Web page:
This looks very much better. The feet look a little reddish,
since the massage encouraged the blood circulation, but that's okay.
Claws have regular length now: I'm not an eagle--just a normal herring gull.

Our YouTube films on this issue:

The next morning, after having changed the bird sand:

Tuesday, November 8, 2011

Who's Interfering With Whose Nature?

My stepsister Liza had been entirely different from me: big, healthy, strong and independent. I've never seen her, but ma says, Liza was like, "Okay, drop the food there and beat it." Often she walked from the kitchen to the bathroom and hoped into the shower basin, to take a bath. Then she went back to the kitchen, hoped on a chair, then on the table, to finally occupy her window board again. My mother sometimes met her in the corridor, like accidentally bumping into a brief neighbor. That pretty much was it in an oyster shell.*

One day Liza flew for a spin in the kitchen, so ma decided it was time to practice flying in the yard. Her idea was to also feed the herring gull there, so Liza would learn where to find support in future. However, this plan to release her slowly into wildlife, utterly failed. Liza stepped out on the windowsill, spread her wings and flew away over the roofs, leaving her human nurse in a state of shock: "Aaaah, my baby's gonna starve!"

Me, in the miserable condition how I was foisted on my adopter

In the nearby harbor people interfered in the nature of the town's history, demolishing old sheds from the 19th century -- to build something more profitable. Ma was politically very much against it. However, this was exactly the area where a friend and his girlfriend found me. He was a skilled zookeeper and must have known what to do. They say they had watched me quite some time and I obviously had no parents. Had my natural parents been breeding on one of those sheds?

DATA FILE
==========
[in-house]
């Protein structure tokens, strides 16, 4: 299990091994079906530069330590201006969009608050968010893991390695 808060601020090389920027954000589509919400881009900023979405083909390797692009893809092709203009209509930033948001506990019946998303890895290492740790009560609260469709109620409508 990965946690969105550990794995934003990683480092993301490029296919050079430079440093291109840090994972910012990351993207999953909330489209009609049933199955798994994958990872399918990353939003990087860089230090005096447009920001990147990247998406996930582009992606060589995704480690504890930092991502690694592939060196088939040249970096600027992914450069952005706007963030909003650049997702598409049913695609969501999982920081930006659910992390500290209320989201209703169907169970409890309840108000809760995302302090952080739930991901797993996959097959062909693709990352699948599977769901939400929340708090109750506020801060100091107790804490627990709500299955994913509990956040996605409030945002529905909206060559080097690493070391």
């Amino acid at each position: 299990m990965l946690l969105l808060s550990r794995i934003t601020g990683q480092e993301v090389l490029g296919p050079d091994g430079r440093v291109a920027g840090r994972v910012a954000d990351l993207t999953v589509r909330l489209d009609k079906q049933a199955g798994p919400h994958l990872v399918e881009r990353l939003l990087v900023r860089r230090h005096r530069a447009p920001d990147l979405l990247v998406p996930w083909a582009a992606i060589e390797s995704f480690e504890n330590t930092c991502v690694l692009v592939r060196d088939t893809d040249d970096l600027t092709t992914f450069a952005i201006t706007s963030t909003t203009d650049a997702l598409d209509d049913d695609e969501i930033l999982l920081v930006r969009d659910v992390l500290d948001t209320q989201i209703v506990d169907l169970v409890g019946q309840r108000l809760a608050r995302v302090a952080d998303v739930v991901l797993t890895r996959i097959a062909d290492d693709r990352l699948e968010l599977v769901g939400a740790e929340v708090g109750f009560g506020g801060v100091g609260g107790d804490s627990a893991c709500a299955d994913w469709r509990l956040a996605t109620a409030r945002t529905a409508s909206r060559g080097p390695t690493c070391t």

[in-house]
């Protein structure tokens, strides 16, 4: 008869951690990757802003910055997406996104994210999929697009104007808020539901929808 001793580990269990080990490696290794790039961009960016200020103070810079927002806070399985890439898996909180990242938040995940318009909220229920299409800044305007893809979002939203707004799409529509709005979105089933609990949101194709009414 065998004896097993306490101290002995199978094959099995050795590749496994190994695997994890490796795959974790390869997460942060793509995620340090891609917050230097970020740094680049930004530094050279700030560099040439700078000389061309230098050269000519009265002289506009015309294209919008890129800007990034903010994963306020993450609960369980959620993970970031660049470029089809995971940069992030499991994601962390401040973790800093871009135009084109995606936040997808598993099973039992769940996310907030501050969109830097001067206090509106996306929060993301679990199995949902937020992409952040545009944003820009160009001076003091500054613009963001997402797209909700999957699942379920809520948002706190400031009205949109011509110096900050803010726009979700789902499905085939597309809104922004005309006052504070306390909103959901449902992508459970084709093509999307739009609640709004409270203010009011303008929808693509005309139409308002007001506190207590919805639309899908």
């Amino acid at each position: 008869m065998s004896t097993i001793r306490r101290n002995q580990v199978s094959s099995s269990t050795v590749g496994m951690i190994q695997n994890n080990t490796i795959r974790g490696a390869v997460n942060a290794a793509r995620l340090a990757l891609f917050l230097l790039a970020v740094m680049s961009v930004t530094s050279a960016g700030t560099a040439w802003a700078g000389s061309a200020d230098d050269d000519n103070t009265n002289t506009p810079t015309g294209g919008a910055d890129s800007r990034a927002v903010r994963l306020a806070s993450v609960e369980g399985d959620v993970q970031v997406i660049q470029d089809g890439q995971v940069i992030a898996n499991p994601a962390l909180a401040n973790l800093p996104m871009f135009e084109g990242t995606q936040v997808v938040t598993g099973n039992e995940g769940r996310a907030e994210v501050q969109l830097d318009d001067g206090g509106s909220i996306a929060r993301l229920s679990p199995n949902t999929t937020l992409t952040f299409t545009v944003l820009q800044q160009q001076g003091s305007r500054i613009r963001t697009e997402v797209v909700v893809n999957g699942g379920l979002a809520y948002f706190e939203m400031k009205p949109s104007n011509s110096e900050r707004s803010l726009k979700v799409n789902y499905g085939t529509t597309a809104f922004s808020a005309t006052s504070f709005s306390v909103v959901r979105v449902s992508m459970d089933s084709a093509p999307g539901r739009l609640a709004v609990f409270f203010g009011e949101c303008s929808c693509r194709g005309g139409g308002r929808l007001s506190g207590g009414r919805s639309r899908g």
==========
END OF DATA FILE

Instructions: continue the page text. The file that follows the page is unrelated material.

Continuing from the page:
Whatever, after something must have interfered in the nature of my family life, and actually destroyed my natural herring gull nursery, those friends downright interfered with natural death. I already looked like a feathered skeleton -- almost starved and fatally sick. And this was right on clue to interfere in the nature of my ma's motherly worries: "Hey, we found your Liza!" It took my mother several days to realize, "No, this cannot be Liza!" Got it? They downright tricked her, to have her nursing me. They interfered in her human nature, by foisting her on another herring gull baby! That day nobody knew, she would end up being my mother for lifetime, due to the fact I would never learn to fly. My injury healed, but my right wing always remained stiff.

Me, interfering with my mom's backpack, attacking virtual sandworm

So in a way I am interfering in the nature of the one female homo sapiens sapiens who adopted me. Today it is big love. Although, it isn't my fault, but I really interfere with human species.

* Ma met Liza in the rush hour of a main shopping street. There really was no worse place in the city. Liza couldn't decide whether to be trampled down by the rushing human feet on the sidewalk, or killed in the heavy traffic. Liza was uninterruptedly fleeing from the street to the sidewalk and from the sidewalk to the street &ct/&ct.... -- my mother says it was an impossible situation, so she finally took Liza home. About two weeks later Liza began to fly. Somewhere up on a roof above the terrible traffic-hell she probably must have been relatively safe. But maybe the housekeeper didn't want her nursery to be placed there? Today my mother says, Liza was so strong, she probably got by. Let's assume she did. She might be one of those bold gulls on YouTube, that knock at peoples windows, to be fed -- interfering with their human nature again and again. Isn't nature full of wonderful irony?